Convex Hulls

In this section we illustrate the convex hull operation. We give examples of the symbolic implementation, and the concrete convex hull in low dimensions. We show how to test if a point lies in the convex hull of a set of points in the plane using LazySets. Moreover, we give examples of creating the convex hull of sets whose vertices are represented as static vectors, which can dramatically improve performance in many use cases. Finally, we give an example of creating the convex hull of points in higher dimensions.

Symbolic convex hull

The lazy convex hull, ConvexHull, is the binary operator that implements the convex hull of the union between two convex sets.

using Plots, LazySets

A = 1/sqrt(2.) * [1 -1; 1 1]
Bn = n -> BallInf(ones(n), 0.2)

X = Bn(2)
Y = CH(X, exp(A) * X)
ConvexHull{Float64, BallInf{Float64, Vector{Float64}}, LinearMap{Float64, BallInf{Float64, Vector{Float64}}, Float64, Matrix{Float64}}}(BallInf{Float64, Vector{Float64}}([1.0, 1.0], 0.2), LinearMap{Float64, BallInf{Float64, Vector{Float64}}, Float64, Matrix{Float64}}([1.5418634570456318 -1.3175384087798812; 1.3175384087798812 1.5418634570456318], BallInf{Float64, Vector{Float64}}([1.0, 1.0], 0.2)))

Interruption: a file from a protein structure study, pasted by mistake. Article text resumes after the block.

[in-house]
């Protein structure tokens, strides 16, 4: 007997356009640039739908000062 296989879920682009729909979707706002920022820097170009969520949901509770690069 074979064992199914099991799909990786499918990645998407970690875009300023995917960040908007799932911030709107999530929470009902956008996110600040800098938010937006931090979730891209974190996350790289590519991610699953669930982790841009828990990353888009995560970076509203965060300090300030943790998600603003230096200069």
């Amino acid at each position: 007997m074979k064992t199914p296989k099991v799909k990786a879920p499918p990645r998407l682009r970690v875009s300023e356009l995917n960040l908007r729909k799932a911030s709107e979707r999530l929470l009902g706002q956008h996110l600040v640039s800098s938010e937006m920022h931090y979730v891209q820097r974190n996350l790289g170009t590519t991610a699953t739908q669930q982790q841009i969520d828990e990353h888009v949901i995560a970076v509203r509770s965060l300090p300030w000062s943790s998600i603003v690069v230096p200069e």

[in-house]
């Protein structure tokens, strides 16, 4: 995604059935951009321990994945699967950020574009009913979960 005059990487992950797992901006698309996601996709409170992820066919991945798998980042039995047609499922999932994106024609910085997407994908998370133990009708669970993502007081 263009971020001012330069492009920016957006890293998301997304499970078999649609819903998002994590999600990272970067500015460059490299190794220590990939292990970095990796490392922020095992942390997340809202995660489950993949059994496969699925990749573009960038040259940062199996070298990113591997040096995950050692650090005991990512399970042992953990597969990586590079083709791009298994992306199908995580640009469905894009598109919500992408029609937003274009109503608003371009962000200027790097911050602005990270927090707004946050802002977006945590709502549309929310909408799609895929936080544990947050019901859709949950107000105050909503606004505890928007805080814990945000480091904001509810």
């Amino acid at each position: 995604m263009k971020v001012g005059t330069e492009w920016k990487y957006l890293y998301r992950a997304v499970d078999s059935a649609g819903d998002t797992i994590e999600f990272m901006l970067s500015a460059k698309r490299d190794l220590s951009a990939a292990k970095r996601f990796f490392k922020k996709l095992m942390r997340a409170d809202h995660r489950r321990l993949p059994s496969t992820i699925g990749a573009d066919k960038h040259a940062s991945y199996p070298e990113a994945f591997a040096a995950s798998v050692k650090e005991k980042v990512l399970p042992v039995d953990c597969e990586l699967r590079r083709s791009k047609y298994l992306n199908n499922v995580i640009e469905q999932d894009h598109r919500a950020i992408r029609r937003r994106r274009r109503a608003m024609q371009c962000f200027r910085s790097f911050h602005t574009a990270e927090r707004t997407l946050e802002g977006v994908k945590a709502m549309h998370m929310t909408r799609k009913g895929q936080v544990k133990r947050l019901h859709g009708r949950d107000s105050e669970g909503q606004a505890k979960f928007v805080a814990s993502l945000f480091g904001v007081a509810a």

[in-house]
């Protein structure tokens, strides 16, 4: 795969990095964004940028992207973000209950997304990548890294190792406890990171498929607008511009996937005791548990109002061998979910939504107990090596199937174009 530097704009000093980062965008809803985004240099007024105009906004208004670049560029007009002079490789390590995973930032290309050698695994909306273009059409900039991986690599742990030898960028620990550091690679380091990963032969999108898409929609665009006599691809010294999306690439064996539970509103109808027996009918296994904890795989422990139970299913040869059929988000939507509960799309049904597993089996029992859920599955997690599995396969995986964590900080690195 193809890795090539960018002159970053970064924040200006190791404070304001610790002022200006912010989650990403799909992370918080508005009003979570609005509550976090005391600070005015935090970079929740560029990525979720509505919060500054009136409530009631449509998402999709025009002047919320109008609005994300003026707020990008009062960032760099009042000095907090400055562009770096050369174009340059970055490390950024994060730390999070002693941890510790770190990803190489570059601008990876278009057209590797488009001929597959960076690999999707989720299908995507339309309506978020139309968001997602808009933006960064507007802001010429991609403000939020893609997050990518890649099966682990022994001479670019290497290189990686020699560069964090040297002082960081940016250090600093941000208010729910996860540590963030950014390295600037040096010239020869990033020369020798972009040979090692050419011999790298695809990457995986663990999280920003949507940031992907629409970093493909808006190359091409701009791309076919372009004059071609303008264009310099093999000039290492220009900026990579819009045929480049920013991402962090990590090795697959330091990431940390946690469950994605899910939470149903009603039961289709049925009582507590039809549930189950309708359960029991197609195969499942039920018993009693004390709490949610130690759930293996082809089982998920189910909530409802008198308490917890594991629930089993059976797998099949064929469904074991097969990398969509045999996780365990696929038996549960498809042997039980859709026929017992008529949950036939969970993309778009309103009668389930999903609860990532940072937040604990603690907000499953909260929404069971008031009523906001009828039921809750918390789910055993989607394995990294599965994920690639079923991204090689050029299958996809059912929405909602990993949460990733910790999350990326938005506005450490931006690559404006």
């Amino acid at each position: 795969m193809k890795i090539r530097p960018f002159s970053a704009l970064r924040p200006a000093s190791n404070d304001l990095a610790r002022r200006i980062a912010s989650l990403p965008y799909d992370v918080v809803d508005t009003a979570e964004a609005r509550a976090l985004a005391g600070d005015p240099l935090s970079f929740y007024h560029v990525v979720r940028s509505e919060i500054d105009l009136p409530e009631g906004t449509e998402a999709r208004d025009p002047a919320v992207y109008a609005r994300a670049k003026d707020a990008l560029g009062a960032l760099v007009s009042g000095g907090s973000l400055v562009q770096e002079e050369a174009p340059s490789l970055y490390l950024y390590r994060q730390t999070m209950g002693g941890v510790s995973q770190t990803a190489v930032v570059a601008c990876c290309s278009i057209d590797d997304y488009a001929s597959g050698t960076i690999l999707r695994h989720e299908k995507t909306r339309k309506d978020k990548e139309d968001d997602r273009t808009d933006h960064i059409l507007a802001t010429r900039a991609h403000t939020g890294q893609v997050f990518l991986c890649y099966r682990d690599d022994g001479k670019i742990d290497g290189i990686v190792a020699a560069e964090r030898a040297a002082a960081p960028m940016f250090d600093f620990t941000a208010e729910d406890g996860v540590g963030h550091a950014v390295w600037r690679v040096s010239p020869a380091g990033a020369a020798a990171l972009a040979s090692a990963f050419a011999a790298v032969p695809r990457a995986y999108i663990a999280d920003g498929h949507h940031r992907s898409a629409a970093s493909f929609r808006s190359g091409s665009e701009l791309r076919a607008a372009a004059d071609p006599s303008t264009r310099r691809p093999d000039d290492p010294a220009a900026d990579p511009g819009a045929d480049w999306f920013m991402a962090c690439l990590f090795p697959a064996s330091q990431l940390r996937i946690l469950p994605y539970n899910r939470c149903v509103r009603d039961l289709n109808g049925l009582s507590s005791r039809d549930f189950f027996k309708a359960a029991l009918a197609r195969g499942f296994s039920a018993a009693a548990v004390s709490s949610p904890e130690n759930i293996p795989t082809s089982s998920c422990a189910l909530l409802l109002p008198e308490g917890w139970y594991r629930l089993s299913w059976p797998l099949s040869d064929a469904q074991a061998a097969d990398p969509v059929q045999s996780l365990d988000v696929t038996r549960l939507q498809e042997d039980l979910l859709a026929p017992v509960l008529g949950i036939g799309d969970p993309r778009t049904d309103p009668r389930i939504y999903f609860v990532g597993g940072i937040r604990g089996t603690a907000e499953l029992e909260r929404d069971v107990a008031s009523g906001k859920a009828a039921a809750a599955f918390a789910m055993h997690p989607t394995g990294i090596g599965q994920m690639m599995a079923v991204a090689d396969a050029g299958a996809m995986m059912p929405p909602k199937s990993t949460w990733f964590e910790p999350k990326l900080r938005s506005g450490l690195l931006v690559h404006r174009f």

The name CH is an alias for ConvexHull, so you can use both interchangeably. This type is parametric in the operands's types.

p = plot(X, 1e-2, color="blue")
plot!(p, exp(A) * X, color="green")
plot!(p, Y, color="red", alpha=0.2)

We can as well work with a 100-dimensional set:

using SparseArrays

X = Bn(100)
A = blockdiag([sparse(A) for i in 1:50]...)
Y = CH(X, exp(Matrix(A)) * X)

dim(Y)
100

To take the convex hull of a large number of sets, there is the n-ary type ConvexHullArray. For instance, below we create a collection of balls b via list comprehension, and pass them to create a new ConvexHullArray instance.

b = [Ball2([2*pi*i/100, sin(2*pi*i/100)], 0.05) for i in 1:100];
c = ConvexHullArray(b);

plot(c, alpha=0.1, color="blue")
plot!(b, alpha=0.5, color="red")

2D convex hull

In two dimensions the convex_hull function computes the concrete convex hull of a set of points.

points = N -> [randn(2) for i in 1:N]
v = points(30)
hull = convex_hull(v)
typeof(hull), length(v), length(hull)
(Vector{Vector{Float64}}, 30, 8)

Notice that the output is a vector of floating point numbers representing the coordinates of the points, and that the number of points in the convex hull has decreased.

We can plot both the random points and the polygon generated by the convex hull with the plot function:

p = plot([Singleton(vi) for vi in v])
plot!(p, VPolygon(hull), alpha=0.2)

Test point in convex hull

One can check whether a point lies inside or outside of a convex hull efficiently in two dimensions, using the fact that the output of convex_hull returns the points ordered in counter-clockwise fashion.

Note

To check if a point p::AbstractVector is in another set, e.g. a polygon in vertex representation V, use p ∈ V. However, if you are working with a Singleton, which is a set with one element, use set inclusion . The following example illustrates this difference.

julia> Singleton(v[1]) ∈ VPolygon(hull)
ERROR: cannot make a point-in-set check if the left-hand side is a set; either
check for set inclusion, as in `S ⊆ X`, or check for membership, as in
`element(S) ∈ X` (the results are equivalent but the implementations may differ)